French soldiers with the NATO-led International Security Assistance Force (ISAF) look on at the scene where a civilian minibus was hit by a remote-controlled bomb in Paghman district of Kabul on August 7, 2012. (Shah Marai/AFP/Getty Images)

A bomb blast in a picturesque area near the Afghan capital killed eight civilians Tuesday, officials said, the latest in a string of attacks of a type that were uncommon near Kabul until recently.

The remote-controlled bomb, which had been hidden under a bridge, hit a minivan in Paghman Valley, on the western outskirts of Kabul, officials said.

Kabul Police Chief Ayoub Salangi said a man with a remote device was captured near the site and badly beaten by irate residents after the incident.

Tuesday’s attack came not long before Afghanistan’s defense minister officially stepped down from his post after being disqualified by parliament for not taking action against protracted shelling from Pakistan.

The intended target of the bombing could have been a group of Afghan forces passing the bridge at the time of the blast, the Interior Ministry said. The troops escaped unhurt.

The victims were all locals, not visitors who often come to the area for picnics, the ministry said. Some civilians were wounded by the explosion.

There was no immediate claim of responsibility, but officials blamed Taliban-led insurgents. The blast may add to growing concern among civilians and comes weeks after nearly 20 civilians were killed by Taliban suicide bombers targeting a picnic spot in Qargha, which lies near Paghman.

Although Kabul has been the scene of repeated commando-style raids, including the Qargha strike, roadside bombs have been uncommon in the capital and its surroundings areas until recently.

Last week, six civilians were killed by a roadside bomb near the main U.S. base in Bagram, which lies on a main road leading north from Kabul. Days later, a magnet bomb targeted an army vehicle in the city.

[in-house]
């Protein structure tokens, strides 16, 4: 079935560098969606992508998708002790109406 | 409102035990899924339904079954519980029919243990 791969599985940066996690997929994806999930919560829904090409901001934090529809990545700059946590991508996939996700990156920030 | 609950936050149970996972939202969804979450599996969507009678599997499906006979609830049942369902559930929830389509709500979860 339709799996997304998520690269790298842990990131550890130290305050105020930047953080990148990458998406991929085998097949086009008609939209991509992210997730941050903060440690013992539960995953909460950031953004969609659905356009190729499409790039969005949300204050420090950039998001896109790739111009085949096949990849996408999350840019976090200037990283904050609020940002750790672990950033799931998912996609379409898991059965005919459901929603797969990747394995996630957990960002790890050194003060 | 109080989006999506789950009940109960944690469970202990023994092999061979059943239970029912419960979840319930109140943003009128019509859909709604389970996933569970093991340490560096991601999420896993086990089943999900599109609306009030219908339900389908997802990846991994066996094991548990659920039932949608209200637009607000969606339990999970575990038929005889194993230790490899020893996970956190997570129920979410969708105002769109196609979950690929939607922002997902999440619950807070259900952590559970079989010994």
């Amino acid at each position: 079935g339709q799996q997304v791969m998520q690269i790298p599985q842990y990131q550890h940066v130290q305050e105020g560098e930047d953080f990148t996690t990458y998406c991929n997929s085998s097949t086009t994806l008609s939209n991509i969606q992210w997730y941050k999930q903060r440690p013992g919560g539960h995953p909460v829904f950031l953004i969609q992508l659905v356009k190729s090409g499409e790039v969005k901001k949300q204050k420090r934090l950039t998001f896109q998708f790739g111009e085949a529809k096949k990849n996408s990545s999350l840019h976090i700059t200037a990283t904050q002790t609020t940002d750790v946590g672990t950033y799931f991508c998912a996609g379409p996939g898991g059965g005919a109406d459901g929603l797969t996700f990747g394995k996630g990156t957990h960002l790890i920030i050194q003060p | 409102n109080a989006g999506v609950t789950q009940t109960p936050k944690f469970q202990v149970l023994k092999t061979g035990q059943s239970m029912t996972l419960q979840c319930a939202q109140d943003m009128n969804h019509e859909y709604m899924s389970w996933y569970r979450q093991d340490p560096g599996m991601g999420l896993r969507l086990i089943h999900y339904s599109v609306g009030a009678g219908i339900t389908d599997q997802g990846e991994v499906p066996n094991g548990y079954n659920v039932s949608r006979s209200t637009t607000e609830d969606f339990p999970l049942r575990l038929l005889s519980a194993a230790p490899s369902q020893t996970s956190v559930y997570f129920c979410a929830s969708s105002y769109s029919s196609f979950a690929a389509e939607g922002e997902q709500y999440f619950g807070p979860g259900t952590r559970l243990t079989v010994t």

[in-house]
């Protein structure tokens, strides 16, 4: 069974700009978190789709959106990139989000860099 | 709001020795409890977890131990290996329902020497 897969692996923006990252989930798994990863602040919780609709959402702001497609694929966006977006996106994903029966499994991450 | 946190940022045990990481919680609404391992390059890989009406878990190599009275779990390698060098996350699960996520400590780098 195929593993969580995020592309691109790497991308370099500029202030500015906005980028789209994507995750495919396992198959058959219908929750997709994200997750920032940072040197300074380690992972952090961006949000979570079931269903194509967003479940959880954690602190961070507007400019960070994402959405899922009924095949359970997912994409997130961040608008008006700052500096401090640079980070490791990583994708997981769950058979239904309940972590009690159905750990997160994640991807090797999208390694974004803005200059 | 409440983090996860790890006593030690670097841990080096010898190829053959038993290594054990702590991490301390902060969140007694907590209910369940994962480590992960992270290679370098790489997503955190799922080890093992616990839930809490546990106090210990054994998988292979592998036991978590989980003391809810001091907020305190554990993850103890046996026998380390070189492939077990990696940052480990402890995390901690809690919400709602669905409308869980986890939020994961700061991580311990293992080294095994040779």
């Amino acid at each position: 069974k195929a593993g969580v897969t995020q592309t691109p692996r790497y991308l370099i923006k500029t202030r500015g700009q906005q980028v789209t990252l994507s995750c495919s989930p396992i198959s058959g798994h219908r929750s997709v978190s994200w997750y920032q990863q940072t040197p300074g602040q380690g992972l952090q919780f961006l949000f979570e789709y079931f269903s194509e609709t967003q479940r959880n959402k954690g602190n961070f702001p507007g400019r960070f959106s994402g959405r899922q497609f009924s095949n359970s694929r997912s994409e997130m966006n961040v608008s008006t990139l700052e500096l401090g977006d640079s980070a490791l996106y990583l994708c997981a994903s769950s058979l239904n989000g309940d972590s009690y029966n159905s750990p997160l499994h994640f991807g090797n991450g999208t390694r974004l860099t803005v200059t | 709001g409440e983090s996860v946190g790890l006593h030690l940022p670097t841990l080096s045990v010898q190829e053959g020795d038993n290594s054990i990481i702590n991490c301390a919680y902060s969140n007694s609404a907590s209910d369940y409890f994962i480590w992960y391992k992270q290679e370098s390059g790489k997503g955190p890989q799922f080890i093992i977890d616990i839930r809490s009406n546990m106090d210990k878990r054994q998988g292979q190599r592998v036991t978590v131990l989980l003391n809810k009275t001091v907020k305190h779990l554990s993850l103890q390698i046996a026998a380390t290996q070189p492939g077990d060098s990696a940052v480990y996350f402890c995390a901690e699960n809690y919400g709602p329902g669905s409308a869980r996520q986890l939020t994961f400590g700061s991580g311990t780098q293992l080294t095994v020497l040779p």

Roadside bombs are the Taliban’s favored weapon in its campaign against foreign and Afghan forces, and most bombings occur in Afghanistan’s east and south, the main strongholds of the militants. Civilians, however, are the most common victims of such attacks.

Defense Minister Abdul Rahim Wardak announced his resignation at a brief news conference.

“On the basis of the decision by the country’s parliament, the highest legislative institution, and by seeking permission from the presidential authority, I announce the end of my duty as defense minister,” he said.

President Hamid Karzai has yet to announce successors to Wardak and Bismillah Khan Mohammadi, the interior minister, who also lost his job in a no-confidence vote by the parliament Saturday.

Wardak and Mohammadi both have served for most of the past decade of the U.S.-led war as the country’s key security officials. Their departure comes amid an expansion of attacks by the Taliban-led insurgents and the transition of security responsibility to Afghan forces from the foreign troops who are set to leave Afghanistan by 2014.

Also Tuesday, at least two foreign soldiers lost their lives in separate attacks when a suicide car bomber hit a joint NATO and Afghan base south of the capital. Several foreign troops and a group of Afghan civilians working inside the base were wounded, officials said.